Window Coverings – this is an upcoming project for a different blog, but my point here is to have them.   There are a ton of options here.  You can line them with a thermal covering to block out sun rays and drafts.  You can use a sheer fabric to filter the light – which in turns creates a cooler feeling in the room.   A simple sheer on a tension rod does the trick.  In a pinch, they even make the (admittedly cheesy) paper blinds.  They just stick to the window and you raise and lower them yourself and clip them open.  Where are they good?  Got a room you never use, like an upstairs where all you really need is to block the sun?  Perfect.  They are between $5 and $10.00.

I’ll got a few more energy savers to share….stay tuned for the next post in the series.


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Energy Savers Series

Oh the Energy Bills!  With the recent heat wave, and the arrival of the Edison bill, it got me thinking about all the energy saving moves I’ve made that are starting to really pay-off.  And by pay-off, I mean big savings last month.  And for this family on a pretty strict budget, that was welcome news.  So I thought it appropriate to do an Energy Savers series with tips and tricks that result in real-world pocket book savings.

Most of the items on the list are not new — you can find them in a number of sites and articles.  I thought I’d share with you what I’ve done and how it is working out.  Some of this would make for some boring pictures, so I’ll break the posts up into a few to help make it easier to read.

Caulking — when we moved in, we went around and repaired or replaced the caulking on the outside windows and door frames.  This was great, but I still kept feeling a draft in certain areas and then I remembered to caulk around the inside of the windows.  So, I purchased clear caulk and went around the window trim; top, sides and bottom (under the sill).  I also went along the thresholds of the doors (you know, the part you step on when coming through the door).  No more drafts – or at least significantly reduced.  Drafts make the room (s) feel colder which might lead you to turn up the heat.  And, although you don’t feel it, you also lose the cooling effect of the air conditioning in the summer.   I think the average cost of good caulking at the local diy center is in the $5-$7 dollar range.

Insulation (basement):  Admittedly, this is a larger project, but also one that can be done little by little when using the roll kind.  I think that a roll of insulation is in the $30 range, depending on what you get.  Honestly, most of my insulation came free – I mentioned to friends and family that this was a project and was amazed at the “donations” of left over insulation from their own projects, not to mention some left over from my previous home.   If you have a basement, there is a space between the top of the wall and the floor above.  (If you are like me, you have to remove the ceiling tiles to see it).  It is usually between each joist (I think I got that term right.)  This space is a pretty big energy waster and should be filled in with insulation.  It really doesn’t take that long to do and you don’t have to be “perfect” with your cuts, as you can always stuff a little more in to close the gaps.   This is also something that doesn’t have to be done all at once – I did mine over a few weekends as I had extra time to spare, but really could have done in inside of a day.   I didn’t get this completed until this spring – but I do notice a difference in my energy bill and the temperature of the floor above by the walls.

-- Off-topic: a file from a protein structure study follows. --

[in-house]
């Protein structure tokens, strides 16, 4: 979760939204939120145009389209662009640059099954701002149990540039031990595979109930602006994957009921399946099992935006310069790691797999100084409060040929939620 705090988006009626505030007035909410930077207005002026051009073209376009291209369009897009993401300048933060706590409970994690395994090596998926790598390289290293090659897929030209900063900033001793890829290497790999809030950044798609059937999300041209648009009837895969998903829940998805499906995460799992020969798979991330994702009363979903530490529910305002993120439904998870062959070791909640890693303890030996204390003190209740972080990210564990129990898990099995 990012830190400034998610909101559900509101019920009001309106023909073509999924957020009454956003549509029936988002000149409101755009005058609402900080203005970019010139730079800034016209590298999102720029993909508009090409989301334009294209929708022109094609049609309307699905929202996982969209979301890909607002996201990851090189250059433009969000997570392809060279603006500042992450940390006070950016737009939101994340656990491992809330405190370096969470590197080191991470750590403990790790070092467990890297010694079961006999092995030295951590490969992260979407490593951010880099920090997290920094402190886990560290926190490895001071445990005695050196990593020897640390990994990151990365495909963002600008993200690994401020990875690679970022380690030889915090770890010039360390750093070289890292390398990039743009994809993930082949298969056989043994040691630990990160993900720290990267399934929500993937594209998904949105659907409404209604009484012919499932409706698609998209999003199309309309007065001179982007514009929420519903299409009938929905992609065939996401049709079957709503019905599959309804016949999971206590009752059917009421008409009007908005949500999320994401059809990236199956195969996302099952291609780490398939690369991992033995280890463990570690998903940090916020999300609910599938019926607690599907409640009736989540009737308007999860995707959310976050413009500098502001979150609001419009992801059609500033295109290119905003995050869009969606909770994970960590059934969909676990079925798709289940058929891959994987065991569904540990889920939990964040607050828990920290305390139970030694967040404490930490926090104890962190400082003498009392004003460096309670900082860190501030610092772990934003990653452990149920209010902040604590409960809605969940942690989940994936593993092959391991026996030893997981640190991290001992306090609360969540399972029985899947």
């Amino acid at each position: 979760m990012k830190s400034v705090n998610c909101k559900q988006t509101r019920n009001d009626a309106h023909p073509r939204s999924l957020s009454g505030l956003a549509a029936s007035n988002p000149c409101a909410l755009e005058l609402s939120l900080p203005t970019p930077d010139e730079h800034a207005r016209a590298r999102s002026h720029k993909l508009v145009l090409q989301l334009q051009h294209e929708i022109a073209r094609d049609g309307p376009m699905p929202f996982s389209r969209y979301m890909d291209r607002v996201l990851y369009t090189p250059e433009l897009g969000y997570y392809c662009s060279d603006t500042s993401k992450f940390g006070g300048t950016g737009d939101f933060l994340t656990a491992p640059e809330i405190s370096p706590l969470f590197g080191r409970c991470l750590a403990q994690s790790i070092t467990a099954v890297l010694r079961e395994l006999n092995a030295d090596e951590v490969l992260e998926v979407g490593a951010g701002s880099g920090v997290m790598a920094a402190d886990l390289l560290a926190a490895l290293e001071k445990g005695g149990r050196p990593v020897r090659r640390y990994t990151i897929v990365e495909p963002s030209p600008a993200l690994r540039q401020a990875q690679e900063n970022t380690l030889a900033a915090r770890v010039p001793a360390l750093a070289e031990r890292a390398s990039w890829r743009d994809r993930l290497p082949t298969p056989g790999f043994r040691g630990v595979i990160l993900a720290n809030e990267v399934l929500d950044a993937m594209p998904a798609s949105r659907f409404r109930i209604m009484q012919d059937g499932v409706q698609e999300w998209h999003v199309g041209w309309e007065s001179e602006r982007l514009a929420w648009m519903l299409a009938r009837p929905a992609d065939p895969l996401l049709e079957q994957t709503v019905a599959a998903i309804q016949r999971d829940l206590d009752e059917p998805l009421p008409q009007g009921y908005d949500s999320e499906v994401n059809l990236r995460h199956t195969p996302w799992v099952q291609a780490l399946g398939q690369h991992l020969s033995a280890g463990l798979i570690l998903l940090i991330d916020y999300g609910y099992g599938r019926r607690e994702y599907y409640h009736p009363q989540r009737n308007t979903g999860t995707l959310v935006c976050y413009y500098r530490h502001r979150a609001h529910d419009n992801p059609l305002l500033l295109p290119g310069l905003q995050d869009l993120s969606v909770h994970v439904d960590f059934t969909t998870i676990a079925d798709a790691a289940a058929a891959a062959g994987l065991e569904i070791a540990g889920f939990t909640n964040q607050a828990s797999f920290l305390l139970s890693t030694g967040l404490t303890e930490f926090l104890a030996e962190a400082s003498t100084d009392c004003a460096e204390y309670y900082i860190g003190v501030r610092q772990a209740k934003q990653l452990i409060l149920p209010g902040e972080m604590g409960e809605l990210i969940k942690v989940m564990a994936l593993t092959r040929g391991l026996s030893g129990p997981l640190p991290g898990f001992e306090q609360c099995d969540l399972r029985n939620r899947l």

Duct Work Tape (sorry don’t know what else it is called).  This is a special, silver colored tape that you put over the seams in your duct work and outside of the furnace.  Basically, anywhere you see a seam.  Kinda like taping a tear in a piece of paper.  This tape is designed for the heat of the system – you can’t just use any ‘ol tape.  Good news is that it easy to use and isn’t expensive.  I may have used a whole role and it cost me in the $10 range.  What it does is stop air leaks at the seams.  This makes your heating/cooling system more efficient, as air is directed to your rooms instead of lost in the basement ceiling.  Doing this has proven twice now (old home and new one) to be a big energy saver – and the rooms have a more even heating and cooling.

I’ll add a few more tips and things I’ve done in my next post, along with some cost savings that I’ve seen.

You might also see a few more posts weekly from me – I hope that is ok.  To help grow my little business and the blogging effort, I entered into a challenge to post more.   If you have subject ideas that fit with my overall business and site, please feel free to suggest some.

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The Porch Redo